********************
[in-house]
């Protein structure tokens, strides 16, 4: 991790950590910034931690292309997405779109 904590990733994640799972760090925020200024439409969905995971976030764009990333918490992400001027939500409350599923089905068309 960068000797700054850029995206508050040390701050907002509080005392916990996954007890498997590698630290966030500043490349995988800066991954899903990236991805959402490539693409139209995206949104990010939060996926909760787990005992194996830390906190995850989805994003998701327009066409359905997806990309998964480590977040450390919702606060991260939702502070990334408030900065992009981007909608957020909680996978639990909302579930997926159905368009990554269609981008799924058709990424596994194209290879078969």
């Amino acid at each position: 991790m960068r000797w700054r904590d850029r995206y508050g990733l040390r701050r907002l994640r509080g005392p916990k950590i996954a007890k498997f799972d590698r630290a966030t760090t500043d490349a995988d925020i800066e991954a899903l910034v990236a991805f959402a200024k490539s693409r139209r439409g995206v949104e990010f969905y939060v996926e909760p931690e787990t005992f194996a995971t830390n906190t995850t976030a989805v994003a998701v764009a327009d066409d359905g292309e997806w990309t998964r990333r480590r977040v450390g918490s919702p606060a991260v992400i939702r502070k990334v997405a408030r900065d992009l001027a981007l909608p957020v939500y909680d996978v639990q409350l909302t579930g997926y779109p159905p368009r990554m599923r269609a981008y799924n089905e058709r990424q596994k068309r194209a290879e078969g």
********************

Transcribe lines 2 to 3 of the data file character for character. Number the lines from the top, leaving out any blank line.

């Protein structure tokens, strides 16, 4: 991790950590910034931690292309997405779109 904590990733994640799972760090925020200024439409969905995971976030764009990333918490992400001027939500409350599923089905068309 960068000797700054850029995206508050040390701050907002509080005392916990996954007890498997590698630290966030500043490349995988800066991954899903990236991805959402490539693409139209995206949104990010939060996926909760787990005992194996830390906190995850989805994003998701327009066409359905997806990309998964480590977040450390919702606060991260939702502070990334408030900065992009981007909608957020909680996978639990909302579930997926159905368009990554269609981008799924058709990424596994194209290879078969």
């Amino acid at each position: 991790m960068r000797w700054r904590d850029r995206y508050g990733l040390r701050r907002l994640r509080g005392p916990k950590i996954a007890k498997f799972d590698r630290a966030t760090t500043d490349a995988d925020i800066e991954a899903l910034v990236a991805f959402a200024k490539s693409r139209r439409g995206v949104e990010f969905y939060v996926e909760p931690e787990t005992f194996a995971t830390n906190t995850t976030a989805v994003a998701v764009a327009d066409d359905g292309e997806w990309t998964r990333r480590r977040v450390g918490s919702p606060a991260v992400i939702r502070k990334v997405a408030r900065d992009l001027a981007l909608p957020v939500y909680d996978v639990q409350l909302t579930g997926y779109p159905p368009r990554m599923r269609a981008y799924n089905e058709r990424q596994k068309r194209a290879e078969g």